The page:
An early Christmas present from the Grattan Institute was their latest report on superannuation and retirement incomes. However, for the superannuation sector, it was as welcome and as useful as someone with a beard receiving aftershave from an uncle or aunt on Christmas Day. Even worse, it is not something that can be regifted.
The report makes use of what they call the Grattan Retirement Income Projector (GRIP) model. However, it perhaps could be better called the Grattan Retirement Income Poor Expectations (GRIPE) model.
ASFA issued a strong response to the Grattan report when it was released. Paul Keating also provided a powerful defence of compulsory superannuation.
ASFA pointed out that in a world where there are broken work patterns, and where women’s balances are 40 per cent less than men, adoption of the Grattan recommendations would leave large parts of our society exposed to poverty in retirement.
Despite assertions by Grattan, ASFA has never said that every Australian should achieve the ASFA comfortable standard. However, for the bulk of the Australian population it sets a very relevant benchmark. This is confirmed by independent surveys of the population which indicate that most people aspire to achieve expenditure in retirement at ASFA comfortable or more. For those who do not aspire to it (or more), very often it is because they are limited by the financial resources available rather than the target being over the top in terms of consumption.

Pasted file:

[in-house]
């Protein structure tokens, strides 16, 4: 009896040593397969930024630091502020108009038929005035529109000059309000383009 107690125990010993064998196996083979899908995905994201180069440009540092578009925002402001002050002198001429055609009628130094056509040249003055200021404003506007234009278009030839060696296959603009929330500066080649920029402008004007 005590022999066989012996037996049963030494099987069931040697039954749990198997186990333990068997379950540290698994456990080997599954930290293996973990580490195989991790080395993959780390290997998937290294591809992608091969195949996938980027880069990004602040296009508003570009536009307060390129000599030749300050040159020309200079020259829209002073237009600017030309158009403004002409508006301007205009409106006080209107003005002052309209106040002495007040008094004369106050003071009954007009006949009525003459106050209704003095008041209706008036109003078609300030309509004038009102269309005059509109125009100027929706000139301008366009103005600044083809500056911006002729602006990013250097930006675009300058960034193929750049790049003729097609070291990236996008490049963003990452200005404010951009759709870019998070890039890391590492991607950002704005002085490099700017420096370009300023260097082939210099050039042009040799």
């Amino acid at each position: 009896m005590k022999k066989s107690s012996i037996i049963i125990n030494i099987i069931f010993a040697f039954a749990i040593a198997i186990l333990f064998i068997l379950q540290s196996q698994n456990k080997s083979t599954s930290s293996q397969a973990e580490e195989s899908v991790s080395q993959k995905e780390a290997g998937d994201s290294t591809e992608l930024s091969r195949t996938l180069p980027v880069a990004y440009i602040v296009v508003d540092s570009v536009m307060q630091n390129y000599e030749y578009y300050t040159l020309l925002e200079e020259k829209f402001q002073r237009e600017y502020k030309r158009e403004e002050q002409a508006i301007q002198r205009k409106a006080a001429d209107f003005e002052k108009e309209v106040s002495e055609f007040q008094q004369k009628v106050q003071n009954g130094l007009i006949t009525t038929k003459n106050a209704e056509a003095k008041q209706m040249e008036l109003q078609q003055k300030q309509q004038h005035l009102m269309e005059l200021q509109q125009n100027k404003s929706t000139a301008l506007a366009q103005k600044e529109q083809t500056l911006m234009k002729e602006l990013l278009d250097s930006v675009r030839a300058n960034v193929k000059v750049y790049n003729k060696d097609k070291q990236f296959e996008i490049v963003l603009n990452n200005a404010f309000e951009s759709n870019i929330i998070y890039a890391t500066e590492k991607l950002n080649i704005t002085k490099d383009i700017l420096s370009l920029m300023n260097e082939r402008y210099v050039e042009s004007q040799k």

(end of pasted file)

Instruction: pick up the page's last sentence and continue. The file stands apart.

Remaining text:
Spending around $43,000 a year for a single person and $60,600 a year for a couple, does not make you rich.
To be able to run and maintain a home, to eat adequate meals, to clothe yourself, to afford haircuts and grooming supplies, to run a motor vehicle, to purchase private health insurance and cover out-of-pocket medical expenses, to have a range of leisure and hobby activities, including domestic vacations and the very occasional overseas holiday, is not an unreasonable aspiration.
While the Grattan analysis contains a number of errors, one of the main factors in coming to their conclusions is the use of movements in the Consumer Price Index (CPI) as the deflator for their projections of retirement income rather than the movement in community living standards, with growth in average wages the proxy for that.
Discussions about the right deflator to use are normally confined to those comfortable at nerdfests, or who have an unhealthy interest in Star Trek episodes. However, a translation is that if you use CPI as a deflator you assume that acceptable living standards do not change, the same bundle of goods and services are purchased as at the start of the projection period, only prices for them change.
On that basis a retiree now should only expect to live the life of a typical person in the 1950s. This would mean no internet and like services, lucky to have a television (which really should be black and white screen) no car, no health insurance, not many whitegoods, holidays limited to a relatively nearby motel or camping ground, and a diet of lamb chops and potatoes.
Going forward we do not know what community living standards will involve in 30 years’ time let alone 60 years’ time in terms of the bundle of goods and services purchased, but one thing that is sure is that retirees will not be happy with the lifestyle of decades earlier.
Another outworking of the Grattan analysis is that it has a projection of the Age Pension at a level that is very high. For instance, the report asserts that a person retiring in 2052 will have access to the Age Pension which has a maximum rate of around $38,000 a year in today’s dollars. This drives their misleading assertions about the supposed no need to move to 12 per cent SG.
ASFA will continue to defend the compulsory super system as appropriate and rebut any misleading analysis that is published.